person, but that the club had made a unanimous decision to help me and my boys.” Young pulled out a check for US$1,500. Then he took Crowther to his car, where there were school supplies, diapers, books and toys for her boys. That wasn’t all. Young invited Crowther to join his Kiwanis club for lunch that day so everyone could meet her and properly present the items. She said yes. A room full of heroes Crowther remembers standing in front of a room full of men on that day in April 1989. She remembers how they all stood and clapped for her — and how Young told her story to the club and presented her with the check. “He told me that this club was so proud of how I had moved on, how I was making a life for my

kids, making good changes after years of abuse,” Crowther says. “At that time, when he handed me the check, all I could see was a room full of heroes, people who want to make a difference. I was in shock. When the meeting adjourned, each member came up and congratulated me on being so strong.” Crowther purchased a thankyou card and reached out to Young to ask if she could attend another Kiwanis meeting — this time with her boys. “On May 1, 1989, I became the first woman to join the Coos Bay Kiwanis Club,” she says. “And the next fall, October 1, 1990, I was the first female president of the club.” Triumph and tragedy Crowther continued to work hard and was so dedicated to her job that — despite not having a college degree — she became a vice president of a bank. She also learned more about Kiwanis and its mission and began to take on various roles within her club — even jumping in to positions at the district level. “I will always pay it forward to Kiwanis,” Crowther says, “and I always have my eyes open for opportunities to help those who need help.” Through Kiwanis, she even met David Crowther — someone special enough to say ‘yes’ to marrying. David and Cindy were Kiwanis members together, but he was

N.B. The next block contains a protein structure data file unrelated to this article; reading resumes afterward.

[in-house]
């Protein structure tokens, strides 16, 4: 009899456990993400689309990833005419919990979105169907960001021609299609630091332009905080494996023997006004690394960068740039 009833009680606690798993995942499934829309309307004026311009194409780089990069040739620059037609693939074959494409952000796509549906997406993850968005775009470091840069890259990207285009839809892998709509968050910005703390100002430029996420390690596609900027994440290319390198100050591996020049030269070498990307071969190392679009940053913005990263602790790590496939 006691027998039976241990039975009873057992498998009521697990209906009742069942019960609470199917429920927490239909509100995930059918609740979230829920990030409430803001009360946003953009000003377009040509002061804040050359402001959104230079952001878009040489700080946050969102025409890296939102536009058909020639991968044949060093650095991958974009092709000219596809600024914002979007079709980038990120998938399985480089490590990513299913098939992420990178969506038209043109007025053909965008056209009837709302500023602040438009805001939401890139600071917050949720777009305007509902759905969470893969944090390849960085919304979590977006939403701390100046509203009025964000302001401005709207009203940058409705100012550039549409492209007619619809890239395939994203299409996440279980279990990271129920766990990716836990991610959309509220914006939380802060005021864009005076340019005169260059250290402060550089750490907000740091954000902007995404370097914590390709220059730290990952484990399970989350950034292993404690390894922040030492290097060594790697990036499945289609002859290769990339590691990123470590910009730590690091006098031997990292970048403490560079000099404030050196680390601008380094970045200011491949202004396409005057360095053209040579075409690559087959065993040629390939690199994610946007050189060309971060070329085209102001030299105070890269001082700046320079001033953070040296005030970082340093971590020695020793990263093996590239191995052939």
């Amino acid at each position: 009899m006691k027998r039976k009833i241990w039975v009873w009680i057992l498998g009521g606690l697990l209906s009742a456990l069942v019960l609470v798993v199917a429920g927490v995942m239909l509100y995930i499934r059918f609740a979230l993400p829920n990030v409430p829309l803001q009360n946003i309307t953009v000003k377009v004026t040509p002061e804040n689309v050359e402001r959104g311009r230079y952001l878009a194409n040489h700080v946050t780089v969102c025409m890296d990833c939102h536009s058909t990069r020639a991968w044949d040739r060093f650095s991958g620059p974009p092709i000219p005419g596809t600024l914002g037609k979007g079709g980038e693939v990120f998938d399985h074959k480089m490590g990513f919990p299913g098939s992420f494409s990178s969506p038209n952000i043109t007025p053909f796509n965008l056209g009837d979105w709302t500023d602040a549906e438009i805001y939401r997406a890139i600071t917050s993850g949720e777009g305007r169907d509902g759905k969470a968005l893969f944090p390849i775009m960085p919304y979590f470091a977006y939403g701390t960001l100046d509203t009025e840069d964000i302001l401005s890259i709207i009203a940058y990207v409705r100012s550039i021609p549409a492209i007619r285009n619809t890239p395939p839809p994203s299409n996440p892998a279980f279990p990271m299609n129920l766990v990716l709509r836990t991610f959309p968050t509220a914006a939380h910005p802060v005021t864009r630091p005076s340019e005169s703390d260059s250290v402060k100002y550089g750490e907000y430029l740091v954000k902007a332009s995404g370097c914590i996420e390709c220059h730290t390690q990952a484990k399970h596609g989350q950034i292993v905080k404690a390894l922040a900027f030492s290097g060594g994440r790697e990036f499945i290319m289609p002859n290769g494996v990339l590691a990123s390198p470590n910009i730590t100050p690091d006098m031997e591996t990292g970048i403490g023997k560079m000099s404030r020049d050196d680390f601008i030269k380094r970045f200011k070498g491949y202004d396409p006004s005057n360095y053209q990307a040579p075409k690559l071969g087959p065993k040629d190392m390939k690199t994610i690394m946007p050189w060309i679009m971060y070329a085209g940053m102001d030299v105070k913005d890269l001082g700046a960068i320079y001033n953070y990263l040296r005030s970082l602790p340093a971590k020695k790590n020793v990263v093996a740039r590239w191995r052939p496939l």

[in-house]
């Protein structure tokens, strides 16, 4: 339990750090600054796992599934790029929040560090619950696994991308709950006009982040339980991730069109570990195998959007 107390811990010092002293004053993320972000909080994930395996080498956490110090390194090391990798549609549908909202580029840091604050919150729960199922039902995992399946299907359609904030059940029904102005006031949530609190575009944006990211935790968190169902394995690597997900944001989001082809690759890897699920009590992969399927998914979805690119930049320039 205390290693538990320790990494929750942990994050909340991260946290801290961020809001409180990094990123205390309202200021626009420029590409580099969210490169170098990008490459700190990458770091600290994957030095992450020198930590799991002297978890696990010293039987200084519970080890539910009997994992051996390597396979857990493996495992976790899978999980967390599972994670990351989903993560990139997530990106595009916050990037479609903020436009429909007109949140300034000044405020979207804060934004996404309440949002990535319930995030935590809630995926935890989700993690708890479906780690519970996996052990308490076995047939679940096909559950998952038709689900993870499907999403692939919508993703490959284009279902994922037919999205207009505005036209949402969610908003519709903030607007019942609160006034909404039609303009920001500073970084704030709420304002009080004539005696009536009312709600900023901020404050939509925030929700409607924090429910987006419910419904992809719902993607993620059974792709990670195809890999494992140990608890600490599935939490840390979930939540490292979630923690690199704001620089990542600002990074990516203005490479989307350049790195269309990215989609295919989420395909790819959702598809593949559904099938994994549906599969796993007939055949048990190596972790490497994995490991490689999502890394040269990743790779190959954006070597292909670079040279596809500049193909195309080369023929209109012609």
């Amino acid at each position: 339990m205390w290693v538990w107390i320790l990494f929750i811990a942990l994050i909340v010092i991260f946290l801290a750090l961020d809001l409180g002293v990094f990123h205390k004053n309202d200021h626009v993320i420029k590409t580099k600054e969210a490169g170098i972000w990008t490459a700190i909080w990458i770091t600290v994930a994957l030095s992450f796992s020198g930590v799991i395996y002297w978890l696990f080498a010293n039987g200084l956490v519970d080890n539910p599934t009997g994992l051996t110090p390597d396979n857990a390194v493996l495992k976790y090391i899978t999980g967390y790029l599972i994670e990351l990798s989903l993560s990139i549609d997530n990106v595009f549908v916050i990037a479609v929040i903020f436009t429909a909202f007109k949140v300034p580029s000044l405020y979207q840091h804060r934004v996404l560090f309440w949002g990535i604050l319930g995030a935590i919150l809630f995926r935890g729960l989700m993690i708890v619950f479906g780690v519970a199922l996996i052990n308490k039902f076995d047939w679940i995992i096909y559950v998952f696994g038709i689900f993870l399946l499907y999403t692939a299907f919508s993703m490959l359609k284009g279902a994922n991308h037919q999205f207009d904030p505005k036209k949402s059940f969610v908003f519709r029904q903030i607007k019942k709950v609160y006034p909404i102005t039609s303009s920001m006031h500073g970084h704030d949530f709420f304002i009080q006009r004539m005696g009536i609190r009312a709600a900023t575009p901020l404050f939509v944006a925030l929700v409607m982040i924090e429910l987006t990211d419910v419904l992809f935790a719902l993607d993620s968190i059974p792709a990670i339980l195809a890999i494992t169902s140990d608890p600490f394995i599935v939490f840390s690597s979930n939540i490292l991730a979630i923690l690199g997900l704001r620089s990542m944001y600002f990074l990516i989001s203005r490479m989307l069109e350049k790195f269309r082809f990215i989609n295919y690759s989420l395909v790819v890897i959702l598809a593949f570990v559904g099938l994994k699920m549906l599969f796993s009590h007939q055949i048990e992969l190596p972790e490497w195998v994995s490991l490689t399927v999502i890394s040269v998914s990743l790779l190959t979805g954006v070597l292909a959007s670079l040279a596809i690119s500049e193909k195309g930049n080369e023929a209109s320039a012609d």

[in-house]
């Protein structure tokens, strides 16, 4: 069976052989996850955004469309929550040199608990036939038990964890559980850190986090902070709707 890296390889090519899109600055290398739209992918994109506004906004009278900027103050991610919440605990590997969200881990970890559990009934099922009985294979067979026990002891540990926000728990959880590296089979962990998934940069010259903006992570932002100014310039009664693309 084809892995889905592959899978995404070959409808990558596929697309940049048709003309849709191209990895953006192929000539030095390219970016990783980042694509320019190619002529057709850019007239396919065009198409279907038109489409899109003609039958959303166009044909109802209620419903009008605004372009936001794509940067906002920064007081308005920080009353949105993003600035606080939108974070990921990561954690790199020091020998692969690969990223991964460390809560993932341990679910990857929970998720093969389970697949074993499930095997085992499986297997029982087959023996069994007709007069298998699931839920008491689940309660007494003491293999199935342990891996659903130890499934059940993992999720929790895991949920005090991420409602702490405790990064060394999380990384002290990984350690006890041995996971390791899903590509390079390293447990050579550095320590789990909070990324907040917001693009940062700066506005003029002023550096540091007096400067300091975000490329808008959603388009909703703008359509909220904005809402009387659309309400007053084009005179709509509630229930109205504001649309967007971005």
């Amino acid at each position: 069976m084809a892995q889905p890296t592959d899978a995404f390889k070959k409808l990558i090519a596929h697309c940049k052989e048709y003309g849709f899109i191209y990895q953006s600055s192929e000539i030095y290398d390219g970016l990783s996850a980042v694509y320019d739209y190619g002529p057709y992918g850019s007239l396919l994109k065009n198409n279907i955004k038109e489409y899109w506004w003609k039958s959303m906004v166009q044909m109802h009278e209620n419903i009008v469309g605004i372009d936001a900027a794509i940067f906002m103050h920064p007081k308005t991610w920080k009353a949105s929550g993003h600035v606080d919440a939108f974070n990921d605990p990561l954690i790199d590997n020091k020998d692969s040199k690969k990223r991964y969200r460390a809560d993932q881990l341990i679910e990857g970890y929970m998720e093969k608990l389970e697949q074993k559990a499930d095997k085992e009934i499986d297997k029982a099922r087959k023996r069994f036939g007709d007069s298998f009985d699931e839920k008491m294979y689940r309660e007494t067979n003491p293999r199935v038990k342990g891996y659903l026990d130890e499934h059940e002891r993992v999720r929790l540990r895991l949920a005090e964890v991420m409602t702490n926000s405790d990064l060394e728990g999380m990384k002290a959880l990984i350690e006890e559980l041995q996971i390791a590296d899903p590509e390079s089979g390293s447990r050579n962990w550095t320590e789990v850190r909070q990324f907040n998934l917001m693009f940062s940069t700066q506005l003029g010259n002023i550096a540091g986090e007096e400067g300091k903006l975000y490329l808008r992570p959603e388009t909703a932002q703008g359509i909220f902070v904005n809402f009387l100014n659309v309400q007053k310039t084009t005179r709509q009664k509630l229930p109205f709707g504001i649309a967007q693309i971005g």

shy when he first met Cindy. She was helping him do some refinancing, he says, and they might not have gotten together had it not been for Cindy’s youngest son, Travis. “I’d been divorced about three years when we met,” David says. “Me being the shy person I am, I was reluctant to ask her out socially. Cindy had been sharing her thoughts on me with her youngest son, Travis, who was 16 at the time. He told her that she should ‘go for it’ and ask me out, which she did. “We’ve now been married for 20 years. I can’t imagine a life without Cindy because she has loved me unconditionally and been my support when needed. And I have been able to support her when our son, Travis, committed suicide in 2019.” David credits the couple’s “Kiwanis family” for support during that challenging time — and for helping them regain a “new normal” in their lives. “Without Kiwanis,” he says, “there would be no David and Cindy Crowther, three sons, daughter in-law and two fantastic grandchildren.” Wave Young, the man who sponsored Cindy as a Kiwanian, passed away in 2017. “I miss him dearly,” Cindy says. Young was Cindy’s first Kiwanis